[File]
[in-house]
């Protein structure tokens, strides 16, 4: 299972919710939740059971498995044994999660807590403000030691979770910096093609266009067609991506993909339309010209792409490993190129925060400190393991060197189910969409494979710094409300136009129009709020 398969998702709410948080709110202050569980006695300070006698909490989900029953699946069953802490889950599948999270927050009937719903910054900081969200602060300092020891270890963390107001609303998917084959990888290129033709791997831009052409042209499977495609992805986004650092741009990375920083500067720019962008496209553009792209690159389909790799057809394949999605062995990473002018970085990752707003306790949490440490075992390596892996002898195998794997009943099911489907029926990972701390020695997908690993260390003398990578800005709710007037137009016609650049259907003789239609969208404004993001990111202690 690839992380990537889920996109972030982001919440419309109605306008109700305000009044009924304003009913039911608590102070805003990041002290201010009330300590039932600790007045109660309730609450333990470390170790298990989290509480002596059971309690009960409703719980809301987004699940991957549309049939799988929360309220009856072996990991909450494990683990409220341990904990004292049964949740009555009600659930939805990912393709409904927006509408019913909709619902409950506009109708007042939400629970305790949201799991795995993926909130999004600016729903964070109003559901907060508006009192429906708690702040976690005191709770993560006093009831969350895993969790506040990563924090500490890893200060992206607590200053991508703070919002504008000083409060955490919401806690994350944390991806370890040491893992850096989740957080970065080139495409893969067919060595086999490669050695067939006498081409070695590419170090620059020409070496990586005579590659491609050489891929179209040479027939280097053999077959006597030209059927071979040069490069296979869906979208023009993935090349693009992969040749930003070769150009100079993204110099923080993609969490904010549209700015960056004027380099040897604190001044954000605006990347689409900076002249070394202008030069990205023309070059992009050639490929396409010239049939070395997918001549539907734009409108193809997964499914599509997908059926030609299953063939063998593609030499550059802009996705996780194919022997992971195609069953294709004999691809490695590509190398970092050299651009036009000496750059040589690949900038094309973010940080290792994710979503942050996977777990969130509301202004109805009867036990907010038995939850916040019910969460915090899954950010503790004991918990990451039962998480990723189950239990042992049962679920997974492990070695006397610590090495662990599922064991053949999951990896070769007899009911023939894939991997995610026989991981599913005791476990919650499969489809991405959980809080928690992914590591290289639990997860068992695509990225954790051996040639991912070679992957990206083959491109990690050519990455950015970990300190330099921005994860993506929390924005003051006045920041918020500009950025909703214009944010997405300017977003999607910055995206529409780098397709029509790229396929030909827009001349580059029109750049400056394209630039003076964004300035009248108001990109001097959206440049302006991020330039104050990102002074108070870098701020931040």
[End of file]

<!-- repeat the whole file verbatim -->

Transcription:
[in-house]
């Protein structure tokens, strides 16, 4: 299972919710939740059971498995044994999660807590403000030691979770910096093609266009067609991506993909339309010209792409490993190129925060400190393991060197189910969409494979710094409300136009129009709020 398969998702709410948080709110202050569980006695300070006698909490989900029953699946069953802490889950599948999270927050009937719903910054900081969200602060300092020891270890963390107001609303998917084959990888290129033709791997831009052409042209499977495609992805986004650092741009990375920083500067720019962008496209553009792209690159389909790799057809394949999605062995990473002018970085990752707003306790949490440490075992390596892996002898195998794997009943099911489907029926990972701390020695997908690993260390003398990578800005709710007037137009016609650049259907003789239609969208404004993001990111202690 690839992380990537889920996109972030982001919440419309109605306008109700305000009044009924304003009913039911608590102070805003990041002290201010009330300590039932600790007045109660309730609450333990470390170790298990989290509480002596059971309690009960409703719980809301987004699940991957549309049939799988929360309220009856072996990991909450494990683990409220341990904990004292049964949740009555009600659930939805990912393709409904927006509408019913909709619902409950506009109708007042939400629970305790949201799991795995993926909130999004600016729903964070109003559901907060508006009192429906708690702040976690005191709770993560006093009831969350895993969790506040990563924090500490890893200060992206607590200053991508703070919002504008000083409060955490919401806690994350944390991806370890040491893992850096989740957080970065080139495409893969067919060595086999490669050695067939006498081409070695590419170090620059020409070496990586005579590659491609050489891929179209040479027939280097053999077959006597030209059927071979040069490069296979869906979208023009993935090349693009992969040749930003070769150009100079993204110099923080993609969490904010549209700015960056004027380099040897604190001044954000605006990347689409900076002249070394202008030069990205023309070059992009050639490929396409010239049939070395997918001549539907734009409108193809997964499914599509997908059926030609299953063939063998593609030499550059802009996705996780194919022997992971195609069953294709004999691809490695590509190398970092050299651009036009000496750059040589690949900038094309973010940080290792994710979503942050996977777990969130509301202004109805009867036990907010038995939850916040019910969460915090899954950010503790004991918990990451039962998480990723189950239990042992049962679920997974492990070695006397610590090495662990599922064991053949999951990896070769007899009911023939894939991997995610026989991981599913005791476990919650499969489809991405959980809080928690992914590591290289639990997860068992695509990225954790051996040639991912070679992957990206083959491109990690050519990455950015970990300190330099921005994860993506929390924005003051006045920041918020500009950025909703214009944010997405300017977003999607910055995206529409780098397709029509790229396929030909827009001349580059029109750049400056394209630039003076964004300035009248108001990109001097959206440049302006991020330039104050990102002074108070870098701020931040």